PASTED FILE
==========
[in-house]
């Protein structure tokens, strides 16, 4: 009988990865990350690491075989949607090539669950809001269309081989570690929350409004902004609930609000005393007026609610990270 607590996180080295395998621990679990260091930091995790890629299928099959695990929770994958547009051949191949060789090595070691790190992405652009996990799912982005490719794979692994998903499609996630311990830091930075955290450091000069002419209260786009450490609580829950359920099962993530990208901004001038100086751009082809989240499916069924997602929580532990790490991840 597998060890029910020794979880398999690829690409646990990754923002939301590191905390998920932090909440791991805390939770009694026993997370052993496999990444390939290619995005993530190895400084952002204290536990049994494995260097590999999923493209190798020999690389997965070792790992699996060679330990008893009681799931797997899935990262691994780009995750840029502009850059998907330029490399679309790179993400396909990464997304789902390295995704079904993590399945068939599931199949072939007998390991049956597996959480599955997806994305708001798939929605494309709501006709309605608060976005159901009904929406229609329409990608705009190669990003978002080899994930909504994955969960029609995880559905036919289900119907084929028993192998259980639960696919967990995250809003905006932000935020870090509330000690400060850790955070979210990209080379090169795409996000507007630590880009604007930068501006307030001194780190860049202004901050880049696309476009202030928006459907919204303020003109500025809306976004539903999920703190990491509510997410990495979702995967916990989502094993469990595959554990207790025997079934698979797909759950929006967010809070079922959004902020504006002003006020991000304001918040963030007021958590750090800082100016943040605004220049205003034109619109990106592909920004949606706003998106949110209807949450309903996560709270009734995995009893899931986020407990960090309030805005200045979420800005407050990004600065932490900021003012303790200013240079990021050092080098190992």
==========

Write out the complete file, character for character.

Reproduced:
[in-house]
């Protein structure tokens, strides 16, 4: 009988990865990350690491075989949607090539669950809001269309081989570690929350409004902004609930609000005393007026609610990270 607590996180080295395998621990679990260091930091995790890629299928099959695990929770994958547009051949191949060789090595070691790190992405652009996990799912982005490719794979692994998903499609996630311990830091930075955290450091000069002419209260786009450490609580829950359920099962993530990208901004001038100086751009082809989240499916069924997602929580532990790490991840 597998060890029910020794979880398999690829690409646990990754923002939301590191905390998920932090909440791991805390939770009694026993997370052993496999990444390939290619995005993530190895400084952002204290536990049994494995260097590999999923493209190798020999690389997965070792790992699996060679330990008893009681799931797997899935990262691994780009995750840029502009850059998907330029490399679309790179993400396909990464997304789902390295995704079904993590399945068939599931199949072939007998390991049956597996959480599955997806994305708001798939929605494309709501006709309605608060976005159901009904929406229609329409990608705009190669990003978002080899994930909504994955969960029609995880559905036919289900119907084929028993192998259980639960696919967990995250809003905006932000935020870090509330000690400060850790955070979210990209080379090169795409996000507007630590880009604007930068501006307030001194780190860049202004901050880049696309476009202030928006459907919204303020003109500025809306976004539903999920703190990491509510997410990495979702995967916990989502094993469990595959554990207790025997079934698979797909759950929006967010809070079922959004902020504006002003006020991000304001918040963030007021958590750090800082100016943040605004220049205003034109619109990106592909920004949606706003998106949110209807949450309903996560709270009734995995009893899931986020407990960090309030805005200045979420800005407050990004600065932490900021003012303790200013240079990021050092080098190992």